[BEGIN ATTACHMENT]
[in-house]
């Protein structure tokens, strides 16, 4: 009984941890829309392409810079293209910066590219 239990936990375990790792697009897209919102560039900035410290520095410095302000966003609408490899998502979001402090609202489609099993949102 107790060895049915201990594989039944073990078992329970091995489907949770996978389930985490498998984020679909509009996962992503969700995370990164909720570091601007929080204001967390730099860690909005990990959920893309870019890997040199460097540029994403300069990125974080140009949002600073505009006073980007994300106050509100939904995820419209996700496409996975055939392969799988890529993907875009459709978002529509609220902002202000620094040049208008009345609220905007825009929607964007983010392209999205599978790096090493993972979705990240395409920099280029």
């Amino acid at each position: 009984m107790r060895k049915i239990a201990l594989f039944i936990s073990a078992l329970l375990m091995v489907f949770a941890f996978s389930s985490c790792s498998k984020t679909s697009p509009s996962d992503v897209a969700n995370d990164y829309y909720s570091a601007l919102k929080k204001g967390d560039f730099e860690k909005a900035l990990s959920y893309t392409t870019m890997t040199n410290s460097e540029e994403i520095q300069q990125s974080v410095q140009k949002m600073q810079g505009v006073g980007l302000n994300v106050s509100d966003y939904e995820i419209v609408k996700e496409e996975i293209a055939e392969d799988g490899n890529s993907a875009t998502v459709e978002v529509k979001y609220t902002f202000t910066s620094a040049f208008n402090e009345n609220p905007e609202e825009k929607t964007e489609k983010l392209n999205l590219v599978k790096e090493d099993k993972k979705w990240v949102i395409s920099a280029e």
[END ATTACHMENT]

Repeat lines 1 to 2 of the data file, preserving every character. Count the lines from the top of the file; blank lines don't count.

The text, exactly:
[in-house]
């Protein structure tokens, strides 16, 4: 009984941890829309392409810079293209910066590219 239990936990375990790792697009897209919102560039900035410290520095410095302000966003609408490899998502979001402090609202489609099993949102 107790060895049915201990594989039944073990078992329970091995489907949770996978389930985490498998984020679909509009996962992503969700995370990164909720570091601007929080204001967390730099860690909005990990959920893309870019890997040199460097540029994403300069990125974080140009949002600073505009006073980007994300106050509100939904995820419209996700496409996975055939392969799988890529993907875009459709978002529509609220902002202000620094040049208008009345609220905007825009929607964007983010392209999205599978790096090493993972979705990240395409920099280029």